Monday, 23 May 2011

Thanks for all your support

For some time there has been discussion in the online Wargaming community about the lack of support for Warhammer Ancient Battles from Games Workshop of late. This has only escalated since the sudden arrival of the Ancient rules boom, with fans of Hail Caesar and Clash of Empires keen to declare WAB dead and gone.

During the early years of WAB, it was well supported by range of supplement books that generally choose a particular era or conflict as a theme and provided background, scenarios and Army books. This proved to be an eclectic mix, with supplements chosen seemingly by whatever subject an author felt like doing. But they were much loved by the wargaming community due to their high production values and comprehensive detail. Since Forge World took over the running of Warhammer Historical. Since the much delayed release of WAB 2.0 there has been now further support. This has, understandably, lead to much grumbling.

Interestingly, there has been strong opinions expressed that the further support from Games Workshop really doesn't matter. This does not seem to be motivated by any great love of GW, but more by a belief that a rule set does not require continuous support to be viable.

I find myself personally divided. I own a copy of WAB 1st edition, but have never really played. I toyed with the rules when I first started looking into Samurai, but was put off by lack of a dedicated supplement. The long promised (and unfortunately named) Divine Wind has been endlessly delayed. This is the essence of the WAB problem, the extent to which the lack of support bothers you is dependent on whether the supplement you want has been released.

This raises the question of why we as gamers want "support"from games producers. If the rules work use them. The key is the extent to which the game is complete. We don't hear demands for further support of Warhammer: English Civil War, because rules and army lists are all in the book. Field of Glory similarly saw a complete set of army book released and then the supplements stopped with no sign of complaint. DBM is similarly complete in its four comprehensive army list supplements.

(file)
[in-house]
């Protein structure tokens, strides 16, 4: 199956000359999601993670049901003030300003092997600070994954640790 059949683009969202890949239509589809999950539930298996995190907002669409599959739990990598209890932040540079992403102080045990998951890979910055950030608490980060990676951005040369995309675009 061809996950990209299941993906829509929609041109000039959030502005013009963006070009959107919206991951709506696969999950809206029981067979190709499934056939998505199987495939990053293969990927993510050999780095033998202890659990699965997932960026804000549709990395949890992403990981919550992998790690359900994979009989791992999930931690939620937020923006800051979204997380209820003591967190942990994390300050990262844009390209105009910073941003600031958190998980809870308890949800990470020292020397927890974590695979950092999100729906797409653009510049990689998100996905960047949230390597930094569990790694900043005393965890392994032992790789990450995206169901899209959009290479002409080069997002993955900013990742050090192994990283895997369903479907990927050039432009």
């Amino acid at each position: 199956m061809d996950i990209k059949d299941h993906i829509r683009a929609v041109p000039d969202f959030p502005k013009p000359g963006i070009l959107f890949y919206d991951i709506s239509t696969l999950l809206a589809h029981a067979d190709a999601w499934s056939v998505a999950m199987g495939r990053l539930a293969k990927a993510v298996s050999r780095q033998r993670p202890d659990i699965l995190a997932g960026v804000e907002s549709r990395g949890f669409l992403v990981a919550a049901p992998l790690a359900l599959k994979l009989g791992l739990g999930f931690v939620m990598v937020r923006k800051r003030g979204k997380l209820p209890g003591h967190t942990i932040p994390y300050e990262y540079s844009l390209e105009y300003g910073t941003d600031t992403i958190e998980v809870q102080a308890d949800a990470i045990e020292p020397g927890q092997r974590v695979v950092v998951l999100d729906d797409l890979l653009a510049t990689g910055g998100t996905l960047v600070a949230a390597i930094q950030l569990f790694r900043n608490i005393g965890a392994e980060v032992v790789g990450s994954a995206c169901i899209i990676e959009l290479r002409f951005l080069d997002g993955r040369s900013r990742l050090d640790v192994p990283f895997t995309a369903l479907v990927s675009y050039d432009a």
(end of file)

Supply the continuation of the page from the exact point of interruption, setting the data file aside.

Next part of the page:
It's instructive to contrast Games Workshop's approach WAB with its approach to Warhammer Fantasy. Here we have a game that could do with a good deal less support. There has been a complete set of rules and army lists since 2nd edition twenty years ago. And apart from the addition and loss of a small number of armies, everything released since has been a re-jig of everything that came before. The latest trend is full colour hard back books.

If anything it would be nice if the company stopped producing new army books. Most players have no desire to buy a new book and reorganise their army every four or five years. Wargaming is not computing, there is no need to update rules to keep up with technological change. The only motivation for the endless cycle of re-releases is a need to sustain interest in a product that has already been completed. Interest in Warhammer waned when GW stopped new releases.

This leaves gamers and game producers in conflict. Popular and successful gamers justify a rapid run of releases, which means they run their course quickly and interest has to be artificially sustained with unasked for releases. In contrast, less popular or niche games see slow and incomplete support stretched out over a period of years.

So what does this tell us? Possibly that gamers will always want what they don't have or that the commercial interests of games companies will always conflict with their customers, but mostly that Warhammer Fantasy and Warhammer Ancient Battles need to swap players.

1 comment:

  1. Indeed, chess does not change but remains popular as a game.

    Certainly I have a vast amount of options with my existing WAB books, which will see me out for the rest of my life.